If a restrictive covenant has been badly drafted such that it does not reflect what the parties clearly intended, can a court re-write it?
The Court of Appeal has said no. In Prophet plc v Huggett Prophet was a company which created and sold its own software to the fresh produce industry. A restrictive covenant prevented Mr Huggett from selling Prophet’s software after he left. He joined a competitor, which sold competing software but not Prophet software which was only sold by Prophet. The employer had clearly intended to prevent former employees working in such competing businesses but read literally, the restrictive covenant provided no protection.
The High Court held that the clause should be rewritten to give effect to the intention of the parties, to prevent Mr Huggett selling software which was similar to Prophet software.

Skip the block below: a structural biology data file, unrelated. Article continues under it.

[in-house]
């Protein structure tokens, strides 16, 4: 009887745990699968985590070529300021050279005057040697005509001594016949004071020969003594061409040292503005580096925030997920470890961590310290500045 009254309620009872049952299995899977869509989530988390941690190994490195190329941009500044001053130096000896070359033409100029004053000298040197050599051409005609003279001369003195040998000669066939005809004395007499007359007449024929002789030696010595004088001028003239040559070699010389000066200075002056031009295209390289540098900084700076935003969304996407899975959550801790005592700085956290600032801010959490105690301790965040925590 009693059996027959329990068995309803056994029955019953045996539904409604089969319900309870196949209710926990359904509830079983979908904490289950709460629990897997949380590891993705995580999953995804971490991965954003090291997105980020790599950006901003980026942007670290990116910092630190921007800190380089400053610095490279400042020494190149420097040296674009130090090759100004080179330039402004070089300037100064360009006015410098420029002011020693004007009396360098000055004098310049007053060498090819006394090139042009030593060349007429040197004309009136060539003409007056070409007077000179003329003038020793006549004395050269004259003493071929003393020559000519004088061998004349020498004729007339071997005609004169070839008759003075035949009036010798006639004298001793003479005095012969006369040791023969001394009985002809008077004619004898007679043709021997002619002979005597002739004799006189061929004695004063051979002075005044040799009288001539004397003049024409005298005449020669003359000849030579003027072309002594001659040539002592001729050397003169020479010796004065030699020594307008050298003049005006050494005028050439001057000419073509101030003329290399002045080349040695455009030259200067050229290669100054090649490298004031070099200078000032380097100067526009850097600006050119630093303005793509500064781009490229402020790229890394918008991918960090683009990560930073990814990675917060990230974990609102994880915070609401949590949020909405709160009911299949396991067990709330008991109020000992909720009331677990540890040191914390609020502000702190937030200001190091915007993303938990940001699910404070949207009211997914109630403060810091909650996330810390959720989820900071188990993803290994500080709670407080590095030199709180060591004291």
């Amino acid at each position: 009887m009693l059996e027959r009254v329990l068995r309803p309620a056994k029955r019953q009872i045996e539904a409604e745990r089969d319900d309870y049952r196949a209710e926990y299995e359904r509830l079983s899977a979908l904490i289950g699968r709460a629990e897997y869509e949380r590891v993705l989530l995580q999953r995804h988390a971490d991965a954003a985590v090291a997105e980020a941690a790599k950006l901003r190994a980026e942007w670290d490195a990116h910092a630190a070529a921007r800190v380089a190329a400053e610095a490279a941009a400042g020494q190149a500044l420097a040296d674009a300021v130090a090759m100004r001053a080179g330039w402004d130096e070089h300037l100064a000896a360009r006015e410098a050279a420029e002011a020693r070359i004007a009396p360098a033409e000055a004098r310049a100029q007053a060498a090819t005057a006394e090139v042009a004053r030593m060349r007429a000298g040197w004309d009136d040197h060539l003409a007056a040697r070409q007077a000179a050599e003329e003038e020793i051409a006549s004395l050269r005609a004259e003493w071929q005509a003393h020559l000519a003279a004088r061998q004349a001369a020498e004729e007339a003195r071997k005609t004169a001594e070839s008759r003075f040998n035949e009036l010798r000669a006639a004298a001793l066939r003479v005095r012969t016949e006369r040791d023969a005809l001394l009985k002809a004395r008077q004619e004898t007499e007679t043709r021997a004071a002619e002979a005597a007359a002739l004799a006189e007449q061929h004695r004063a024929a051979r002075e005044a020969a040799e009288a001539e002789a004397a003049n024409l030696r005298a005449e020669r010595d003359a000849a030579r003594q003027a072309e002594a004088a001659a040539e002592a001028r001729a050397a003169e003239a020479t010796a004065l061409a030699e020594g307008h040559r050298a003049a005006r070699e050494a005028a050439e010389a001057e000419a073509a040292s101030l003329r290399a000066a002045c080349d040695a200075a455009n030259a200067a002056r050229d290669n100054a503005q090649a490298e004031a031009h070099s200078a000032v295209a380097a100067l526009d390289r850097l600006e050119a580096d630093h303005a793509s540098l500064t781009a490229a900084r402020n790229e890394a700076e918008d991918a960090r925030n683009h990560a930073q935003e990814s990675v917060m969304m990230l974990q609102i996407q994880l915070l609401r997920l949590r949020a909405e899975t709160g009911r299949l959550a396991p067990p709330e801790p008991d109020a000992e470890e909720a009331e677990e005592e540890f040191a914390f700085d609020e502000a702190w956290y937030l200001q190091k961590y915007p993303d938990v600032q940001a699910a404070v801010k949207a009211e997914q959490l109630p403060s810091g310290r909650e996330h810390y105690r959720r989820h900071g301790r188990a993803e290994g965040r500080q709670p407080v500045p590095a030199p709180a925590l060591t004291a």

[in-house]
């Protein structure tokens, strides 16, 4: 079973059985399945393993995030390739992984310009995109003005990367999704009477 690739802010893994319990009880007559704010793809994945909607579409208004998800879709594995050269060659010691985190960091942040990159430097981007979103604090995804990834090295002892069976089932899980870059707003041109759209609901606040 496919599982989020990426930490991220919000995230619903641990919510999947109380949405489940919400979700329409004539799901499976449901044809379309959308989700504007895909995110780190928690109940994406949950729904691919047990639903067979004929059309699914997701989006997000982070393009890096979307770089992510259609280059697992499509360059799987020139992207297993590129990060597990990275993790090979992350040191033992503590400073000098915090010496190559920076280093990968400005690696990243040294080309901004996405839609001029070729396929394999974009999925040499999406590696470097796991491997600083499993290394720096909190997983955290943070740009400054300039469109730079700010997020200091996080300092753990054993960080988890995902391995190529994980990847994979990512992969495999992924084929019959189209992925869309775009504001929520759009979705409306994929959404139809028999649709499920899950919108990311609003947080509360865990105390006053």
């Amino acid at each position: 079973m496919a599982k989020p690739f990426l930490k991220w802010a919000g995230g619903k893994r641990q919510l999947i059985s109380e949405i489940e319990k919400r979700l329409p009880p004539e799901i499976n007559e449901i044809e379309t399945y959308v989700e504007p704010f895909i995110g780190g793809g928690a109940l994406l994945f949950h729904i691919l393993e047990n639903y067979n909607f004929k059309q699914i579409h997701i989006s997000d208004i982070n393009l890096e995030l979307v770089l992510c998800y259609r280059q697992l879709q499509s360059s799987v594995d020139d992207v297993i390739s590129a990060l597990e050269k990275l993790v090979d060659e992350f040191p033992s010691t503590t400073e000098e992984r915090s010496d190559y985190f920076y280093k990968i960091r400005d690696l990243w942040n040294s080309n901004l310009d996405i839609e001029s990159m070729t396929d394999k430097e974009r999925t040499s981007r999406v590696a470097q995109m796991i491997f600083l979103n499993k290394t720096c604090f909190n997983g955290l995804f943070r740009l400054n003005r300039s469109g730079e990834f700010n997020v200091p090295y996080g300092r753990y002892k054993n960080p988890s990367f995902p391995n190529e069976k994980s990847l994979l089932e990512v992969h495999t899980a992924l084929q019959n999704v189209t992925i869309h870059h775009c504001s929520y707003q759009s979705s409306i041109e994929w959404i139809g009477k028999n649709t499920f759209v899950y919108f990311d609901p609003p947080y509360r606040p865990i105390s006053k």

The Court of Appeal disagreed. The court said that whilst a purposive approach could legitimately be taken where a restrictive covenant was ambiguous, the same did not apply where a covenant was clearly worded albeit very badly. Prophet had drafted the covenant, and was stuck with it.
Restrictive covenants need to be very carefully worded to ensure that they a) provide the protection needed and b) are not so wide as to render them unenforceable. This case demonstrates why it is so important not to cut corners with the drafting of contracts and to engage a specialist employment lawyer to deal with it for you.
We have a team of employment lawyers in Ipswich who can help if you want to protect yourself with a restrictive covenant. For a fixed fee appointment call us on 01473 211121. We have offices in Hadleigh and Felixstowe if an appointment at either location is more suitable.